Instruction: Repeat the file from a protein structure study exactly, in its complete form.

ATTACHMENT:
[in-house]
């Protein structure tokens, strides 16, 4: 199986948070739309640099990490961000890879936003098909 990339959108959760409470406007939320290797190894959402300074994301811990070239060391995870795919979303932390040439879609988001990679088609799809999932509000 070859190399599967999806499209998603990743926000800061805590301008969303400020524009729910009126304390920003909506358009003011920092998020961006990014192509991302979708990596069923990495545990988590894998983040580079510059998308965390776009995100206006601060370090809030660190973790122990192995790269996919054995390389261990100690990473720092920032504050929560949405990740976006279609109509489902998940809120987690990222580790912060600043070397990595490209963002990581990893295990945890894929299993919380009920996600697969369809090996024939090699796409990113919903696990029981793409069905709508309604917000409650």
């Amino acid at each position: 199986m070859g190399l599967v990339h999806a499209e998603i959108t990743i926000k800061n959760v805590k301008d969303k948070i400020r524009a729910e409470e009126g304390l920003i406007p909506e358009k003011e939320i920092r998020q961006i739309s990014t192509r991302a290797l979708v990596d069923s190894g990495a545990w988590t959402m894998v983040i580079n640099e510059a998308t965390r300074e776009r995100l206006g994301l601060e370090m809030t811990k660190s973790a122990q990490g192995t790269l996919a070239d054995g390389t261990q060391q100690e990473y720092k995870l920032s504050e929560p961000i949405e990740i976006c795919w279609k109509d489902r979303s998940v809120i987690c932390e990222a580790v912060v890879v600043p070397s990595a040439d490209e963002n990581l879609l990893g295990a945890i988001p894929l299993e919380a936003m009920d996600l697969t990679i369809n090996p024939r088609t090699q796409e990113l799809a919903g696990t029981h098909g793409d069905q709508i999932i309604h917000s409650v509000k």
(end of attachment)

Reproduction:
[in-house]
């Protein structure tokens, strides 16, 4: 199986948070739309640099990490961000890879936003098909 990339959108959760409470406007939320290797190894959402300074994301811990070239060391995870795919979303932390040439879609988001990679088609799809999932509000 070859190399599967999806499209998603990743926000800061805590301008969303400020524009729910009126304390920003909506358009003011920092998020961006990014192509991302979708990596069923990495545990988590894998983040580079510059998308965390776009995100206006601060370090809030660190973790122990192995790269996919054995390389261990100690990473720092920032504050929560949405990740976006279609109509489902998940809120987690990222580790912060600043070397990595490209963002990581990893295990945890894929299993919380009920996600697969369809090996024939090699796409990113919903696990029981793409069905709508309604917000409650």
């Amino acid at each position: 199986m070859g190399l599967v990339h999806a499209e998603i959108t990743i926000k800061n959760v805590k301008d969303k948070i400020r524009a729910e409470e009126g304390l920003i406007p909506e358009k003011e939320i920092r998020q961006i739309s990014t192509r991302a290797l979708v990596d069923s190894g990495a545990w988590t959402m894998v983040i580079n640099e510059a998308t965390r300074e776009r995100l206006g994301l601060e370090m809030t811990k660190s973790a122990q990490g192995t790269l996919a070239d054995g390389t261990q060391q100690e990473y720092k995870l920032s504050e929560p961000i949405e990740i976006c795919w279609k109509d489902r979303s998940v809120i987690c932390e990222a580790v912060v890879v600043p070397s990595a040439d490209e963002n990581l879609l990893g295990a945890i988001p894929l299993e919380a936003m009920d996600l697969t990679i369809n090996p024939r088609t090699q796409e990113l799809a919903g696990t029981h098909g793409d069905q709508i999932i309604h917000s409650v509000k």